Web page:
What Types of Flooring Can Be Installed Over Ceramic Tile?

C.E. Larusso
Written by C.E. Larusso
Updated August 25, 2021
A boy with a vacuum in a room with ceramic tiles for flooring
Patrick Fraser/DigitalVision via Getty Images

Less fuss and mess: here's every type of flooring that can be installed right on top of your ceramic tile

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After one too many long nights in the kitchen, you’ve convinced yourself it’s time to opt for something more comfortable than ceramic tiles. But rather than breaking down and removing the flooring, you can save time and money by installing another type of flooring right on top of your existing ceramic tiles. Here are all the options for flooring that will fit perfectly on top of your tiles.

Why Shouldn’t I Remove the Existing Ceramic Tile Myself?

Ripping out ceramic tile is a very difficult process. It is firmly installed into thin set mortar (which is made from cement), so upon removal it can shatter and break into sharp shards that can slice skin as easily as a knife. 

In addition, the process of hammering into the tile can send clouds of dust and broken bits up into the air; in short, it’s a tough, labor-intensive process, and it’s costly to outsource. This is why many homeowners opt to simply install different flooring on top of their ceramic tile.

Types of Flooring You Can Install Over Ceramic Tile

There are several types of flooring you can install over ceramic tile, each with their own pros and cons. Your decision will depend on the room you need to install in and whether or not there are door jambs and fixtures to work around.

Ceramic Tile

It may sound counterintuitive to install ceramic tile over ceramic tile, but if your only gripe with the tile is its pattern design—not its feel—then this is a possibility. Before you begin, you’ll want to do a thorough inspection for any signs of mildew or discoloration. Any signs of either mean there could be an absorption issue that will only worsen if you re-tile on top of the problem. If you see signs of water damage or mold, hire a mold removal service to tackle the problem before it gets worse. Assuming those problems aren’t present, to prepare the surface you should level out any uneven areas of grout and repair loose tiles before installing the new layer.

Vinyl

Typically, higher quality vinyl flooring doesn’t require the use of an underlayment, so you’ll mostly keep your floor’s height the same. Keep in mind that sheet vinyl flooring or vinyl tile are thinner than vinyl plank flooring. 

However if your tiled floor has radiant heating, you may need to install floating vinyl planks as the other options use an adhesive that cannot withstand higher temperatures. In addition, vinyl plank flooring is extremely waterproof, making it a great choice in bathrooms, kitchens, and laundry rooms.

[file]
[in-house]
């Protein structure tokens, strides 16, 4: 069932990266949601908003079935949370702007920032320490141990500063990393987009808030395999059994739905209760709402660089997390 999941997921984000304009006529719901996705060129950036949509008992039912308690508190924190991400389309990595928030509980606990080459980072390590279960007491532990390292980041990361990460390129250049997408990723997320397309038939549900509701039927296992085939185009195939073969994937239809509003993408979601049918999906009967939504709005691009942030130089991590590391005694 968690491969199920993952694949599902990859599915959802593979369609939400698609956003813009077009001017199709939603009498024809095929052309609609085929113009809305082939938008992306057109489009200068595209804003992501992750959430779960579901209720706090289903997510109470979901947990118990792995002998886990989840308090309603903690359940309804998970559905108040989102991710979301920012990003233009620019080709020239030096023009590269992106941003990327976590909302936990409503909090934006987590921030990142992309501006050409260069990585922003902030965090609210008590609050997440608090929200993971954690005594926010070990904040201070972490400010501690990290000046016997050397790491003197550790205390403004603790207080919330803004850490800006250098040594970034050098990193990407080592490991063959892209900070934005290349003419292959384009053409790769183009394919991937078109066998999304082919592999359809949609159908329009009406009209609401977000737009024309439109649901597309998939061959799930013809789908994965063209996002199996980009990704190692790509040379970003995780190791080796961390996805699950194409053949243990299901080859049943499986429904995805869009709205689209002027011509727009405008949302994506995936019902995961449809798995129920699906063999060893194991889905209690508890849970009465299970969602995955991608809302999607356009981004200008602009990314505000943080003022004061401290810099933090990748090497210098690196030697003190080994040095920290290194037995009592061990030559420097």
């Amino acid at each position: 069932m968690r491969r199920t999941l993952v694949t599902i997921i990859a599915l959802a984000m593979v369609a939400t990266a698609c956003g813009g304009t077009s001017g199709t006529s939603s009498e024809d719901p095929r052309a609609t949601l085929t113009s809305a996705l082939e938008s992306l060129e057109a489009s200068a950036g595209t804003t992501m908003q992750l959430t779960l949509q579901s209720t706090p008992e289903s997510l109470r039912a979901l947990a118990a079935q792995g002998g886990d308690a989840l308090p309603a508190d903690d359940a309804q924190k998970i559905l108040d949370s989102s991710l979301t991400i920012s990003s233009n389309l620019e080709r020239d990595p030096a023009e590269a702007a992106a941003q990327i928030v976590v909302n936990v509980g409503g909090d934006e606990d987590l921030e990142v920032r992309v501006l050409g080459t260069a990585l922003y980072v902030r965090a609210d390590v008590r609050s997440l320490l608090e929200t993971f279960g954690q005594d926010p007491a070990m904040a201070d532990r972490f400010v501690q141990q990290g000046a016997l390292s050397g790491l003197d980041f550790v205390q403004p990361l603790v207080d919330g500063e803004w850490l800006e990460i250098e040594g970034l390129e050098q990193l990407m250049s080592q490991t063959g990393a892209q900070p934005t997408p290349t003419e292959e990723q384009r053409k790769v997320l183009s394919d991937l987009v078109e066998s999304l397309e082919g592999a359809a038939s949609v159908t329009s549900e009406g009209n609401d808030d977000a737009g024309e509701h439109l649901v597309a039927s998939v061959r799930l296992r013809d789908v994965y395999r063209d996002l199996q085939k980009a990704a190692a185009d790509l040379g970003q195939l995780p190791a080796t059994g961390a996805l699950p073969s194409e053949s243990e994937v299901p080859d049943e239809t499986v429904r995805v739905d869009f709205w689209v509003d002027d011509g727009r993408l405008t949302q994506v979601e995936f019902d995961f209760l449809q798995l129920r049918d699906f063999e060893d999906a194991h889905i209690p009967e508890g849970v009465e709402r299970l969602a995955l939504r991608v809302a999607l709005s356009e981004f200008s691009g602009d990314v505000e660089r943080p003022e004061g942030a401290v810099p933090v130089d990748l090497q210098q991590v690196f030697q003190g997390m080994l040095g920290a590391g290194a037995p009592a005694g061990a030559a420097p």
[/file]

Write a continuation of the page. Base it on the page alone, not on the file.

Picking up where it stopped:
Laminate

Laminate flooring is inexpensive, very easy to install, and has a padding underneath that can mask any unevenness on the base layer of tile. It does not require any adhesive, making it easy to remove should you ever change your mind.

Engineered Wood

An empty living room with laminate flooring
Mint Images/Mint Images RF via Getty Images

Solid wood is not a great option as it requires plywood sub-floor before installation, and that plus the thickness of the wood (3/4 of an inch) will more often than not make the flooring too thick. That said, engineered wood can be glued directly onto the tile, making installation easy, and it is much thinner than solid wood.

Carpet

Carpet is sold in a range of heights, so you can probably find a style that won’t interfere with your doors or other fixtures in the room. That said, it needs to be applied with epoxy that can stain your tiles, though you can opt to only fasten it in the corners, impacting as few tiles as possible. Since carpet absorbs water and stains easily, it’s not something you want in your bathroom or kitchen, but it does absorb sound better than any other option on this list, which might make it a good choice for a den or kid’s room.

When Do I Need to Remove Ceramic Tiles?

Certain circumstances may necessitate the need to completely remove your ceramic tiling. If several tiles are cracked or loose, it may be time to remove all the tiles so you can take a peek at the subfloor and see if any deeper issues are going on there. 

If you see any signs of water damage or mold, you should have the tile removed and investigate the extent of the damage—mold can spread quickly and become a much bigger, very costly problem.

Removing ceramic tiles is a delicate process, especially if you want to repurpose any of the existing tiles, so we recommend hiring a flooring professional to get the job done correctly.

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